The impact of disasters can be reduced significantly by appropriate action during, and after the disaster incidence. For example practicing Drop Cover and Hold could minimise casualties during an earthquake while prompt, effective and organised response could save human lives. Ensuring these during emergency situations however warrants regular practice and drills.
Preparedness generally refers to upgrading knowledge, and capacities of all the stakeholders including government, professional response and recovery agencies, communities, and individuals to effectively anticipate, respond to, and recover from the impacts of likely, imminent or current hazard events or conditions.
Preparedness related activities are generally focused on putting in place warning generation and dissemination infrastructure together with search, rescue, communication and evacuation equipment, and preparing and practicing procedures, protocols, SOPs so as to reduce vulnerability to disaster, to mitigate the impacts of a disaster or to respond more efficiently in an emergency.
Disaster-induced losses can be reduced by understanding and management of risk by enhancing capabilities of various stakeholders. For instance, by strengthening their capacities to absorb, and recover from disasters, several countries across the world have reduced mortality risk associated with floods, and tropical cyclones. Many high-income countries have also successfully reduced their extensive risks. However, losses associated with extensive risk are trending up in low and middle-income countries.
Disaster Management Act, 2005 defines preparedness as the state of readiness to deal with a threatening disaster situation or disaster and the effects thereof.
Following are some examples of preparedness activities:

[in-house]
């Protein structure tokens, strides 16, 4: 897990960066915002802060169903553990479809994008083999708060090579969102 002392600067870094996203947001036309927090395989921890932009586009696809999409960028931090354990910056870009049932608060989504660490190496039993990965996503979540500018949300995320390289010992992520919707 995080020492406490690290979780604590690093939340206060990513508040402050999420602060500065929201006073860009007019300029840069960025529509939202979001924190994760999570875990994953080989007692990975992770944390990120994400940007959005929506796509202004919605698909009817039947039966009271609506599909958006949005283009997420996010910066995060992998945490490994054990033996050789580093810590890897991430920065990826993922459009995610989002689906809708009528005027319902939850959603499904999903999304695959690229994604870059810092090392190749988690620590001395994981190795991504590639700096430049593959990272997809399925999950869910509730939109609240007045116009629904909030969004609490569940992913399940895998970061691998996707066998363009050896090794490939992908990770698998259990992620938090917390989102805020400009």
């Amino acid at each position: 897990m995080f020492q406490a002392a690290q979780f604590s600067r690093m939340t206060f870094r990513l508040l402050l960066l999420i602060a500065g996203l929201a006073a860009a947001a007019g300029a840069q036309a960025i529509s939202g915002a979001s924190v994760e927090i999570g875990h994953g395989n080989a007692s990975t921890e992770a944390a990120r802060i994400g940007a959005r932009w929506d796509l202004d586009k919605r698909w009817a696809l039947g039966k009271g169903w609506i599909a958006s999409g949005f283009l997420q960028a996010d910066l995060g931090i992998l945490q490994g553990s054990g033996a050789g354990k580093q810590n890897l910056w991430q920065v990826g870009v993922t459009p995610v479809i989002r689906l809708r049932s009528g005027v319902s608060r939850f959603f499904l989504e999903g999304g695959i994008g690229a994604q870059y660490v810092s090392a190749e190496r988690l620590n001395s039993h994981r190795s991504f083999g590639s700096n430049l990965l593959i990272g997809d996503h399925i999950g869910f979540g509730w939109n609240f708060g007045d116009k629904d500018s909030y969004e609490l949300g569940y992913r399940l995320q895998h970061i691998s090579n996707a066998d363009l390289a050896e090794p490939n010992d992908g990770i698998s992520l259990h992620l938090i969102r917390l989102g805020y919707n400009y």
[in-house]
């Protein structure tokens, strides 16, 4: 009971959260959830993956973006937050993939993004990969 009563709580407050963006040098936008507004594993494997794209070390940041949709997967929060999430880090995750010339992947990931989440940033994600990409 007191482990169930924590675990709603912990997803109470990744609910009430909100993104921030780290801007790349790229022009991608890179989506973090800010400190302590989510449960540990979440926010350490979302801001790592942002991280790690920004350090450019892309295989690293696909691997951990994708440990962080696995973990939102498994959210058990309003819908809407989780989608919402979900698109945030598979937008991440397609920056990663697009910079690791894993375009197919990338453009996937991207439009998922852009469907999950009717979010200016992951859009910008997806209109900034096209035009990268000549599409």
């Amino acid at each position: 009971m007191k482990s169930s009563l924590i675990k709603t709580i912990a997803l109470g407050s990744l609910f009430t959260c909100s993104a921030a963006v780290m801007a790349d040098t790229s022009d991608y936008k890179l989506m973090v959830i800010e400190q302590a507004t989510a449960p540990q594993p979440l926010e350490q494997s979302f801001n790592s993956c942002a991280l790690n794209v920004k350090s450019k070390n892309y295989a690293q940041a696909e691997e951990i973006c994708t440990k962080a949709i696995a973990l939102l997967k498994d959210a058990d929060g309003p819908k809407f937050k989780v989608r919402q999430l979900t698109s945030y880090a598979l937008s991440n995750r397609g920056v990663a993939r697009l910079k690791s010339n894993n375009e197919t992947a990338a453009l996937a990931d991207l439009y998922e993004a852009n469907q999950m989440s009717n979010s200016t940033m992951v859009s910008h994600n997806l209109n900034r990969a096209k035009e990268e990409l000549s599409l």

- Carrying out disaster risk assessments
- Integration of broader social, and environmental issues into business strategies and operations
- Enactment of risk reduction measures, and systems
- Development of plans for response, and recovery
- Ensuring special provisions for emergency action, such as the evacuation of populations or their temporary movement to safe havens
- Putting in place warning generation, and dissemination infrastructure
- Ensuring fail safe, and redundant emergency communications
- Public education, and awareness
- Conduct of mock exercises
- Training programs, including exercise and tests.
One aspect of preparedness, which is not always given adequate priority is individual and familial preparedness. In many circumstances where government resources, and emergency services are limited, individual and family preparedness might be vital for survival.
Some disaster management cycles divide the preparedness segment into sub-segments such as:
Warning: The time or period when a hazard has been identified but is not yet threatening a particular area; e.g. notification that a cyclone exists but is a long distance away.
Threat: The time or period when a hazard has been identified and is assessed as threatening a particular area; e.g. a cyclone is tracking towards that area.
Precaution: Action taken after receipt of warning to offset effects of disaster impact. Such actions might include:
- Closing offices, schools, public places and others
- Bringing emergency power generators to readiness
- Cutting crops to avoid total loss from high winds and heavy rain
- Ensuring availability of boats, and vehicles
- Taking household precautions, such as storing emergency water supplies
An advantage in including these sub-segments is that it provides some indication of the possible sequence of events/action leading up to disaster impact.